Even during the best of times, maintaining your emotional and financial health can be difficult when you’re working in the gig economy. The income for gig workers (sometimes called freelancers or contractors) can fluctuate from month to month, making budgeting difficult and the risk of debt higher.
The financial crisis that accompanied the onset of the pandemic has presented Canadians with a long list of challenges. Some industries and sectors faced more challenges than others. And even though the government provides self-employed Canadians with EI (Employment Insurance) benefits, the shutdowns, slowdowns, and unpredictable economy has made it tough for many gig workers to make ends meet.
On the upside, with a great number of businesses operating virtually over the past year, the possibility of working with contract or distance employees may be more acceptable and more plausible to employers who previously only considered the traditional work structure of office-only employees. Many people turn to the gig economy when cash is tight, or jobs are scarce. A side hustle or short-term contract job offers a means for a household to deal with the rising cost of living and cover expenses when traditional employment hasn’t been reliable.
There are steps you can take to increase your peace of mind and avoid debt when you’re a freelancer or contract worker — first and foremost is a budget. Here are some strategies to help you manage your money when your income is less than predictable:
The first step when creating any type of budget is determining what you’re earning and what you’re spending each month. When your income fluctuates, this step can be challenging. Start by tracking your expenses and income for three to six months. To ensure you’re paying down debt and setting aside money for savings each month, treat these goals as expenses as well.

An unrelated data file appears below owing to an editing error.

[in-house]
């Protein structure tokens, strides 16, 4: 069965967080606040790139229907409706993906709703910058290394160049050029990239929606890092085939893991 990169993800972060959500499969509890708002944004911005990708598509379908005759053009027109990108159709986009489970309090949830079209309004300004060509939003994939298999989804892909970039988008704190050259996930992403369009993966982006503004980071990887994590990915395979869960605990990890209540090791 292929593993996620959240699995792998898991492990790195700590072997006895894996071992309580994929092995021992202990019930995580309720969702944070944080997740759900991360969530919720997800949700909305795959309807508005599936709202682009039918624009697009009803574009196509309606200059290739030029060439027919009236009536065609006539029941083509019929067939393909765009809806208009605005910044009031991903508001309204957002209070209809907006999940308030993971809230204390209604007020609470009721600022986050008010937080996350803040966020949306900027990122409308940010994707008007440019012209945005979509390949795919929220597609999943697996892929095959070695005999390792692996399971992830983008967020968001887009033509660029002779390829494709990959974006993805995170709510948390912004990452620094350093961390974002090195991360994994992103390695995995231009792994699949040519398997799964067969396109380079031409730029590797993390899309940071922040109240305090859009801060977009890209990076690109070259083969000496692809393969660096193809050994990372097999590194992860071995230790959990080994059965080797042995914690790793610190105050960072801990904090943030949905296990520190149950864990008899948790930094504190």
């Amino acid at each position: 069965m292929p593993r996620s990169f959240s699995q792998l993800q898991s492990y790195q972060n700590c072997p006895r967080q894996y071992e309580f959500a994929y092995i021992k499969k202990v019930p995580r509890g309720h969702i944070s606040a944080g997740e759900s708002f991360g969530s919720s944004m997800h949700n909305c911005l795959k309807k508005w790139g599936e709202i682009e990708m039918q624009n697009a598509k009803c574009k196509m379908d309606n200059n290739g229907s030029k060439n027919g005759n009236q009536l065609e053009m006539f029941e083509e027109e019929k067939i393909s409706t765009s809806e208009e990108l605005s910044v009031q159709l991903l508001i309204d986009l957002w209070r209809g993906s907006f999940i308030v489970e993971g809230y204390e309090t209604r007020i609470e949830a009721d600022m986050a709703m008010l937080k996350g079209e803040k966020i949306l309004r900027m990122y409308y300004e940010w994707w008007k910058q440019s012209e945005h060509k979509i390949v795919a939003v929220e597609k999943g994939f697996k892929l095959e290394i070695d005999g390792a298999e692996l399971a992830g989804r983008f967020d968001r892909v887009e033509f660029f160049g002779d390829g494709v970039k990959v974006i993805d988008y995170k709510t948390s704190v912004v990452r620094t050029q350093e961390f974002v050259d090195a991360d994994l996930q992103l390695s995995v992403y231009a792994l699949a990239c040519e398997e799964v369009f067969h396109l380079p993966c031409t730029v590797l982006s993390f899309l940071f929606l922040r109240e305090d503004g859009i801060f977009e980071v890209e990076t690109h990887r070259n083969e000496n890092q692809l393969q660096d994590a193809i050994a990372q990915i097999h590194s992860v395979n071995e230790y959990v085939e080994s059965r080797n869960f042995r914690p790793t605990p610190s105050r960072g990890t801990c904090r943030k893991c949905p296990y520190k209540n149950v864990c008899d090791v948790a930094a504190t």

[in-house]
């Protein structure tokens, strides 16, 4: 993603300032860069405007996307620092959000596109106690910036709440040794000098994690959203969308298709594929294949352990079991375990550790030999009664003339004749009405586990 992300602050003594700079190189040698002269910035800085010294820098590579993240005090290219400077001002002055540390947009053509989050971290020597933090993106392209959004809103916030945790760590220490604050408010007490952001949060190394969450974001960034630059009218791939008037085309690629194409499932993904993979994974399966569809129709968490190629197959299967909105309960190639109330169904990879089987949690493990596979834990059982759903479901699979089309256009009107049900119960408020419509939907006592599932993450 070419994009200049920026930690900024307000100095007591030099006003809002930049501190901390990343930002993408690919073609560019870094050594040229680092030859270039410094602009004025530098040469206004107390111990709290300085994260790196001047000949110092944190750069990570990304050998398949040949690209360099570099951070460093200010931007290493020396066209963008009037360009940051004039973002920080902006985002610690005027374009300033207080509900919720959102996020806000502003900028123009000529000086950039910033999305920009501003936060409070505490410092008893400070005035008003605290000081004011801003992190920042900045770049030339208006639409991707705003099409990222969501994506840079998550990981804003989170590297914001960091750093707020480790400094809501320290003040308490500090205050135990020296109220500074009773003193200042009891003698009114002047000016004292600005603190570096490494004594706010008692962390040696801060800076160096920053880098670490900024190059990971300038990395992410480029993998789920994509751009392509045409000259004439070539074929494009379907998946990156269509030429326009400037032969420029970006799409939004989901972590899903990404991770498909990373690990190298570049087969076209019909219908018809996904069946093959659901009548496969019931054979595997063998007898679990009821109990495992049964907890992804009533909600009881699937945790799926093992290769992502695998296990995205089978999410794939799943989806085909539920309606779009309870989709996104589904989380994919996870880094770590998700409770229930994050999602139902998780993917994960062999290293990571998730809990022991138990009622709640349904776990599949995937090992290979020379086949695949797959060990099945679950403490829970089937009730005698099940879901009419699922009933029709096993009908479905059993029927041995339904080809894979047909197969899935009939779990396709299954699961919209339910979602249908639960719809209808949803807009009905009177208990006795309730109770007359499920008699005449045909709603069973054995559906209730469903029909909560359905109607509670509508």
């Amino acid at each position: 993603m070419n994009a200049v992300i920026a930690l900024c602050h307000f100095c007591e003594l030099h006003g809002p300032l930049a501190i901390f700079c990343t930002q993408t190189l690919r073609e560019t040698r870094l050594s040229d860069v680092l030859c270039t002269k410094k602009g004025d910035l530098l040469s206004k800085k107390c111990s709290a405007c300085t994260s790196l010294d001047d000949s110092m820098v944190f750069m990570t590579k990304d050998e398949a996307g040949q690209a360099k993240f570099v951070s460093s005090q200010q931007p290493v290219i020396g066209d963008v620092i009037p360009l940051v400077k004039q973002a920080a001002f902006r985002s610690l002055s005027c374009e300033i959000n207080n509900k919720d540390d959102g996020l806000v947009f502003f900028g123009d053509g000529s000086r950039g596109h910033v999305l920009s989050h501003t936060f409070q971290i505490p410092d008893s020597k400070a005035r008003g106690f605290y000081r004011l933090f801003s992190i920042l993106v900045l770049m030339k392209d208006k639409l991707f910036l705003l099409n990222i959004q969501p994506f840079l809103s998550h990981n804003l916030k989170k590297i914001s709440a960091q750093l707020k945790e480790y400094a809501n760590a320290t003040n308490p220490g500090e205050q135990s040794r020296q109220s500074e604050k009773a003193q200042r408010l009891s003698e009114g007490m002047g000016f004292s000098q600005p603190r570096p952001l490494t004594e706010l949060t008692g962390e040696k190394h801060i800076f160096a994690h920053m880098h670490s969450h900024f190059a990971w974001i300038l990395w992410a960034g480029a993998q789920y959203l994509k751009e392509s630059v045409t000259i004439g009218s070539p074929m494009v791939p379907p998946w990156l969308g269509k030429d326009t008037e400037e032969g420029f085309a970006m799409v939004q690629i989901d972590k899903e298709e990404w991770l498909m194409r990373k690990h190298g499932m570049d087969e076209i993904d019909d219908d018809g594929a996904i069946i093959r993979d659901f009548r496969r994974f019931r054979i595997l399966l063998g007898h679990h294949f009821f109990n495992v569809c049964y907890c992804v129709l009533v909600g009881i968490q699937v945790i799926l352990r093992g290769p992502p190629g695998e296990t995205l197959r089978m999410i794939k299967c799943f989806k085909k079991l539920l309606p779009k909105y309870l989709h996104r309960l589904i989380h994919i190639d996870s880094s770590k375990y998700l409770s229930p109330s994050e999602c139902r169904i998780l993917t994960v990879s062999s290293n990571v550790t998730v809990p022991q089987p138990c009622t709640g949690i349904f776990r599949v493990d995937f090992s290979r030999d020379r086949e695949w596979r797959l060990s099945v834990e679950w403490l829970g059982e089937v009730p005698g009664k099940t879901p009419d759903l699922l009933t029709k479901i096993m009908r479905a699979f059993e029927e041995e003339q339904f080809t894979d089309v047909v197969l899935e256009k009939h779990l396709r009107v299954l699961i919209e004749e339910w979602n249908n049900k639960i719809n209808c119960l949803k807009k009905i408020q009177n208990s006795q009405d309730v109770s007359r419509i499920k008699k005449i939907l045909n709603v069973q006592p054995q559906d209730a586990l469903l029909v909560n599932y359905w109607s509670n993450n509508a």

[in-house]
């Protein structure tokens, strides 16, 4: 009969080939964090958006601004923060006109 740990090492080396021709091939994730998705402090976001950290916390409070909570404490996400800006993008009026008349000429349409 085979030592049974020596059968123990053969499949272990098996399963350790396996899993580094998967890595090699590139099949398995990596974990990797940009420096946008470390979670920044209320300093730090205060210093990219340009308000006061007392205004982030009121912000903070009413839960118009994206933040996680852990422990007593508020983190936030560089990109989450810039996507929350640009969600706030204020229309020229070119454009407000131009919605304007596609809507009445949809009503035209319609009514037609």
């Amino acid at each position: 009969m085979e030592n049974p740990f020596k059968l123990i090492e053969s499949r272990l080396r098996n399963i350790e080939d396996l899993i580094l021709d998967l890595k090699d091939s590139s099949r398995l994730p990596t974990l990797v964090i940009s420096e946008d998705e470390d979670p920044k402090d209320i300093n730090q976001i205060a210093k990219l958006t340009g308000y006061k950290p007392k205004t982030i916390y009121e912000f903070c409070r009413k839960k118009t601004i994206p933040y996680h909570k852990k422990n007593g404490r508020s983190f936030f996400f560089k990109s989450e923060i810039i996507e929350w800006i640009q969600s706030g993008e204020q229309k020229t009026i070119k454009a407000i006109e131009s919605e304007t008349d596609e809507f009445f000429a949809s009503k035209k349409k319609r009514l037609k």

Once you’ve totaled your expenses, divide that amount by the number of months you have been tracking. For example, if three months of expenses add up to $15,000, your average monthly expenses would be $5,000 ($15,000 divided by three).
Whatever budgeting method you choose, it’s important that your budget balances at the end of each month. In other words, your expenses don’t exceed your income and your budget balances to zero. One way to do deal with fluctuating income is to create three bank accounts: one for your income, one for your expenses, and one account that will be your savings buffer. Deposit all your sources of income into your income account. Your ‘salary’ will be equal to your average monthly expenses calculated in the example above. Each month transfer your ‘salary’ from the income account to your expenses account.
For example, if you calculated your average monthly expenses to be $5,000, that’s your monthly salary. On those months when your income is over $5,000, transfer extra funds into your savings buffer account. During leaner months, when you make less than $5,000, you can draw from your savings buffer to increase your ‘salary’ to $5,000.
When you’re a part of the gig economy, it can be easy to view your entire paycheque as available income—especially if the pandemic has meant leaner months and fewer job opportunities. But, remember to set aside a percentage of your income each month for income taxes. Having that money set aside will not only allow you to pay your taxes when they come due, it will also help you avoid unnecessary tax debt. It can be tempting when income is low to forgo saving for taxes, but you’ll thank yourself later.
To avoid feeling like you’re always falling behind, stick to your budget and avoid turning to debt. When work opportunities are abundant and your income is higher, consider putting more towards your debt repayment if you can. Freeing yourself from costly credit card debt or vehicle loans will eventually allow you to focus on short and long-term savings goals instead. If debt payments are making it harder to make ends meet, use our debt options calculator to compare debt solutions or speak to a Licensed Insolvency Trustee.
Finally, remember that it’s always a good idea to perform a twice-yearly financial checkup to gauge your current financial health and help you plan for what’s ahead.
Is your debt making it more difficult to make ends meet on an irregular income? Reach out to a Licensed Insolvency Trustee for a free consultation today.
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